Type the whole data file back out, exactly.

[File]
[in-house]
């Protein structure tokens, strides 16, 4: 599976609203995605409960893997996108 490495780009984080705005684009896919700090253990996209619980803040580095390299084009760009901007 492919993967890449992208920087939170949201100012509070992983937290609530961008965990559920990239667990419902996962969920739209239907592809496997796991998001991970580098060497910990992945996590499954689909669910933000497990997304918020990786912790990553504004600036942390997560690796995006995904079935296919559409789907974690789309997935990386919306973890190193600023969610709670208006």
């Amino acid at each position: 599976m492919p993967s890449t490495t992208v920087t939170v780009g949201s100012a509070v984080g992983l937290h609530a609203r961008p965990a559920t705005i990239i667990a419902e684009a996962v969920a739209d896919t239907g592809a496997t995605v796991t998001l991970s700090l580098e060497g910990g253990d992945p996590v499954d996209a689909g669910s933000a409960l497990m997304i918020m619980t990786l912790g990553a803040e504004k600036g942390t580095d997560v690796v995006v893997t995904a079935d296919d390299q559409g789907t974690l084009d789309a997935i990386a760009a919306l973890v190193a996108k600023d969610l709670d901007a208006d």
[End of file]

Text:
[in-house]
């Protein structure tokens, strides 16, 4: 599976609203995605409960893997996108 490495780009984080705005684009896919700090253990996209619980803040580095390299084009760009901007 492919993967890449992208920087939170949201100012509070992983937290609530961008965990559920990239667990419902996962969920739209239907592809496997796991998001991970580098060497910990992945996590499954689909669910933000497990997304918020990786912790990553504004600036942390997560690796995006995904079935296919559409789907974690789309997935990386919306973890190193600023969610709670208006």
């Amino acid at each position: 599976m492919p993967s890449t490495t992208v920087t939170v780009g949201s100012a509070v984080g992983l937290h609530a609203r961008p965990a559920t705005i990239i667990a419902e684009a996962v969920a739209d896919t239907g592809a496997t995605v796991t998001l991970s700090l580098e060497g910990g253990d992945p996590v499954d996209a689909g669910s933000a409960l497990m997304i918020m619980t990786l912790g990553a803040e504004k600036g942390t580095d997560v690796v995006v893997t995904a079935d296919d390299q559409g789907t974690l084009d789309a997935i990386a760009a919306l973890v190193a996108k600023d969610l709670d901007a208006d």